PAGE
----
1. Fairview01

    Fairview01 Chillin' With My Peeps

    Jan 26, 2017
    Dallas, TX
    So I'm a rookie about ready to build a coop. I live in tx and I consider the summer heat to be more of a problem than winter cold. Our first experience with chickens was when we had horses. I was ignorant of how to take care of them. Under benign neglect not only did they survive but thrived, the were never fed other than what they could scratch up from what the horse scattered including the winter, they shared quarters with the horse in the 3 sided loafing stall with a dirt floor and I don't think the four of them ever missed a day unless they were in molt.

    So why do they need a floor. A floor seems to be a breeding ground for disease. During the winter if I wanted to a generous caretaker I could throw a few sheaves of hay in there and then move the coop to a different location and shred the old hay with the mower. Other than for ease of egg collecting I can't figure out why it wouldn't be a good idea in my climate to lower the coop to the 4x4 skids. . I know chickens prefer to roost at night rather than sleep on the ground. So with adequate perch space that is greater than any one bully can own I don't know why this isn't a good idea.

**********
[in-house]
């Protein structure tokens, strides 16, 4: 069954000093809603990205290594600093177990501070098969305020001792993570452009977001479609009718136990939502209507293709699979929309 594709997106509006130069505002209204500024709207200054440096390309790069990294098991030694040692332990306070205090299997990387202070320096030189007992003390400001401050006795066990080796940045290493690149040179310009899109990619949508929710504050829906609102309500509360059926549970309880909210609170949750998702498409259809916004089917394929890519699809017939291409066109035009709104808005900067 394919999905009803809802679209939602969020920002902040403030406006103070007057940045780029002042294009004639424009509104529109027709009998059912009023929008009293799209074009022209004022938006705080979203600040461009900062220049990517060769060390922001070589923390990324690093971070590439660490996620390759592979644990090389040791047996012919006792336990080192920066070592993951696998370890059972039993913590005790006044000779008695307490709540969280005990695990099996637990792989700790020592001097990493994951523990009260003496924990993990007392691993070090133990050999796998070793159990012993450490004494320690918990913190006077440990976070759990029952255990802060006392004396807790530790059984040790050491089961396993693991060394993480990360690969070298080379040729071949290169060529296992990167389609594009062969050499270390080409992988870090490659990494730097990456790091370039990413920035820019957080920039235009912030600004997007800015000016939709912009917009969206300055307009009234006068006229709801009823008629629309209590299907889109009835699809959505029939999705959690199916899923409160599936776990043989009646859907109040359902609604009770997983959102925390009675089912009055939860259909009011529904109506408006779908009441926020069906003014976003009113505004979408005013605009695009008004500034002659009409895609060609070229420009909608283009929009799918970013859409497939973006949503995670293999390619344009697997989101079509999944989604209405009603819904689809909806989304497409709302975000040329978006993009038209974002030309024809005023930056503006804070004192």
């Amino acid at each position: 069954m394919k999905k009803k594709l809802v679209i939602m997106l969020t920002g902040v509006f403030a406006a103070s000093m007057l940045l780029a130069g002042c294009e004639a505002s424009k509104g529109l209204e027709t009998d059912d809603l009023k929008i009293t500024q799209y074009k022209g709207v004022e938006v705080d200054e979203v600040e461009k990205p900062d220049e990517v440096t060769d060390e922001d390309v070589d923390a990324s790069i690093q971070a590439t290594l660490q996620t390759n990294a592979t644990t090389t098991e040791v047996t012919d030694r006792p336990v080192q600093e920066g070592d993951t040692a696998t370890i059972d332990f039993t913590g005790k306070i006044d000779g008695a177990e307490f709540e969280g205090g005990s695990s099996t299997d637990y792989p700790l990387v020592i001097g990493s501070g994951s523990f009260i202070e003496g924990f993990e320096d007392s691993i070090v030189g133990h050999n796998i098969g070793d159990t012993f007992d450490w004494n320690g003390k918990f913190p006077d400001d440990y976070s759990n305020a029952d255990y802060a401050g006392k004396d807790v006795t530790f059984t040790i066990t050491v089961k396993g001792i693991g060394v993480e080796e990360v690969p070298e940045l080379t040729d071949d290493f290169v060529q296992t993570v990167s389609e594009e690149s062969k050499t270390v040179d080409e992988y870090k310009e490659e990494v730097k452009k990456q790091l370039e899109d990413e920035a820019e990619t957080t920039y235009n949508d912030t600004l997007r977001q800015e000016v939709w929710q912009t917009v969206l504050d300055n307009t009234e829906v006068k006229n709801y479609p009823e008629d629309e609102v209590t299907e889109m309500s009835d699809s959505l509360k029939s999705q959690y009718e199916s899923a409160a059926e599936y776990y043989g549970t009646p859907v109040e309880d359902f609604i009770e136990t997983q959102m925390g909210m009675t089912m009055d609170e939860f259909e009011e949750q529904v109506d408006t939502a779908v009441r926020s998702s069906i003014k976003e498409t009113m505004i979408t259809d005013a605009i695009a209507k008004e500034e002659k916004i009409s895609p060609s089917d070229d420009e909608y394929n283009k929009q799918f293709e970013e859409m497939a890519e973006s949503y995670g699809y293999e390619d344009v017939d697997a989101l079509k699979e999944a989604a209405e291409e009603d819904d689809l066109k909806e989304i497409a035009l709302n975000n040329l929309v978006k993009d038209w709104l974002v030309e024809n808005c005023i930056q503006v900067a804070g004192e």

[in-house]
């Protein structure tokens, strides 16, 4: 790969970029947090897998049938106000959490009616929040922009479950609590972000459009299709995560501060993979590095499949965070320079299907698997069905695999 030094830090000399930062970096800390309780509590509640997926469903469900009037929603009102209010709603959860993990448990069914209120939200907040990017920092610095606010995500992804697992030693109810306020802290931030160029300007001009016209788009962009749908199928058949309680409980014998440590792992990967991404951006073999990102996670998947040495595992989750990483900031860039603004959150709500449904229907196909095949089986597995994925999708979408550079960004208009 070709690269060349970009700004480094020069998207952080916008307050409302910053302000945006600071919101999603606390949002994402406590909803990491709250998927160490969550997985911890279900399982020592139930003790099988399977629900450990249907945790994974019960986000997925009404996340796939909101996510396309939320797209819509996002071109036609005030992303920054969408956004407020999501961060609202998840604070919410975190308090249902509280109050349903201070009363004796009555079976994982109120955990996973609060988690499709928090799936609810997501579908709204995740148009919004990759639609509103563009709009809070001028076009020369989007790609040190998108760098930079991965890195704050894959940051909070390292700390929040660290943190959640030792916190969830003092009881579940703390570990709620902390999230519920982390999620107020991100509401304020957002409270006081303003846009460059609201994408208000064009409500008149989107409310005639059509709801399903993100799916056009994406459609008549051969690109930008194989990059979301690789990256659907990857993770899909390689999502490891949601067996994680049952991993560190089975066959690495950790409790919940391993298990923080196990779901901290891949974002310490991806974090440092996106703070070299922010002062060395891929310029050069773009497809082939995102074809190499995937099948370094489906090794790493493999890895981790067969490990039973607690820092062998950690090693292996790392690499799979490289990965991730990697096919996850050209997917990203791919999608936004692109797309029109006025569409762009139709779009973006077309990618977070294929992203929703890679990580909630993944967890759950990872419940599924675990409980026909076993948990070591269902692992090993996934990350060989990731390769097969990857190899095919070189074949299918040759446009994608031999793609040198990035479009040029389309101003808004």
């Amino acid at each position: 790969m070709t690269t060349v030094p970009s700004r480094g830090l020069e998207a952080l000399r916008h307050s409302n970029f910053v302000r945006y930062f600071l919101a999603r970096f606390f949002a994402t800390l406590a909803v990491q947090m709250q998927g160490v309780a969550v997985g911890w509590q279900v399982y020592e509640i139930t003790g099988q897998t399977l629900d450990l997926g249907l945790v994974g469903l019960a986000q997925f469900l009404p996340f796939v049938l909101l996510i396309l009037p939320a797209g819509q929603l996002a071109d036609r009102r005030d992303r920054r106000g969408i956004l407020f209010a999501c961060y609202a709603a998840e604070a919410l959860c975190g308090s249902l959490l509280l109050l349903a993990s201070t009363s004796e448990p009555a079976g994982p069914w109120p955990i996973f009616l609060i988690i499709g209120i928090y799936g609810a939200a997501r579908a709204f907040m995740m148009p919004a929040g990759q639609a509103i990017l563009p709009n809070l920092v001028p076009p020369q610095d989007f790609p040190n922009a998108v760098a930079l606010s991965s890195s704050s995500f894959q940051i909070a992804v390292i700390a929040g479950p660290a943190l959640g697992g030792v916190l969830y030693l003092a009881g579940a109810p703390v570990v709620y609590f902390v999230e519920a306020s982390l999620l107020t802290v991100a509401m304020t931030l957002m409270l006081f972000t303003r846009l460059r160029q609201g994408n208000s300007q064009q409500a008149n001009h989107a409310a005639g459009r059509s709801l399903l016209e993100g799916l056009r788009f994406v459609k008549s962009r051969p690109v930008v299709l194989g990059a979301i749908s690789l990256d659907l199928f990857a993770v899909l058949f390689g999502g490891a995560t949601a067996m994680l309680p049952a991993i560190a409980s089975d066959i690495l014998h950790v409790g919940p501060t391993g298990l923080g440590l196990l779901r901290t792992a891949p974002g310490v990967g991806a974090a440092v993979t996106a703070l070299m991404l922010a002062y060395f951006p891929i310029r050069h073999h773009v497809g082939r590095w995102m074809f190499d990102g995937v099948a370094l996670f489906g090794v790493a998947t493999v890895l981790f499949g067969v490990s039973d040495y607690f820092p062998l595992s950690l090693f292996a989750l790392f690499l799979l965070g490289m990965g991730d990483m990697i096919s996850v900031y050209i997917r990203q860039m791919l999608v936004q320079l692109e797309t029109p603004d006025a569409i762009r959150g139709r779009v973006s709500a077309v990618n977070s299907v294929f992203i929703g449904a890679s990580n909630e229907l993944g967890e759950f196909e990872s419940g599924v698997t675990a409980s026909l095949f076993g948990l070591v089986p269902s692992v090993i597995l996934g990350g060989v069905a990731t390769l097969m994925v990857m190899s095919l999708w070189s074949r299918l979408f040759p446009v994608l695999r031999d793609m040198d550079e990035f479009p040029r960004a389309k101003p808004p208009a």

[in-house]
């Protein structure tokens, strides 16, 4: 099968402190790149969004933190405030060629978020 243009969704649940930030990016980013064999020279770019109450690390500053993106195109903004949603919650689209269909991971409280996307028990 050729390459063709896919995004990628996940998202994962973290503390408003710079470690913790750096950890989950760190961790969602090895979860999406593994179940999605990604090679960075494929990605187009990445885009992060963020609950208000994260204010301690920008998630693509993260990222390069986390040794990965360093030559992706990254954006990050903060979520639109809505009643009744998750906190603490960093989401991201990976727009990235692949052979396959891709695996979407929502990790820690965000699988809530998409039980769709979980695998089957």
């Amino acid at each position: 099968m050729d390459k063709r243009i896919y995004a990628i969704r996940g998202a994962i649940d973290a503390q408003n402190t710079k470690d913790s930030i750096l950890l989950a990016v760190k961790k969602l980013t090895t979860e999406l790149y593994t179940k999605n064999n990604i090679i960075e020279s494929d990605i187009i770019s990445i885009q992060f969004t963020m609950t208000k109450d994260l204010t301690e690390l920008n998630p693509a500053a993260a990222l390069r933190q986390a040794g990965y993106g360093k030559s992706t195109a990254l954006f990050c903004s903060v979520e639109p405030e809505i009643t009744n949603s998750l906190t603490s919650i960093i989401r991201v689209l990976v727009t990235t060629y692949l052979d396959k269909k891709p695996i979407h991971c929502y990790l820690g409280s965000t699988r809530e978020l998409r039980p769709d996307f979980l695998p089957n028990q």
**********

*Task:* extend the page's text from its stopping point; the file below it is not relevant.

2. FlyWheel

    FlyWheel Chillin' With My Peeps

    Mar 19, 2016
    34.560847, -81.154203
    My Coop
    Actually, a floor is not absolutely necessary, but is recommended unless you are absolutely sure there are no predators that can burrow their way into your coop or run (if they are enclosed). Floors do require cleaning periodically, even dirt floors (ask those who use the deep litter method for more details). Adding some kind of poop catcher under their roosts can greatly increase the amount of time between cleanings, as most of the poop that collects inside the coop is dropped during the nighttime hours when the chickens are asleep on their roosts. I made trays that I can fill with granulated zeolite (SweetPDZ is a common brand). All I have to do is scoop out the poop at the end of the day when I go out to collect the eggs. My two 6 foot trays take all of five minutes to clean (enough to almost fill a 2 pound coffee can!). It keeps the ammonia and the smell down too.

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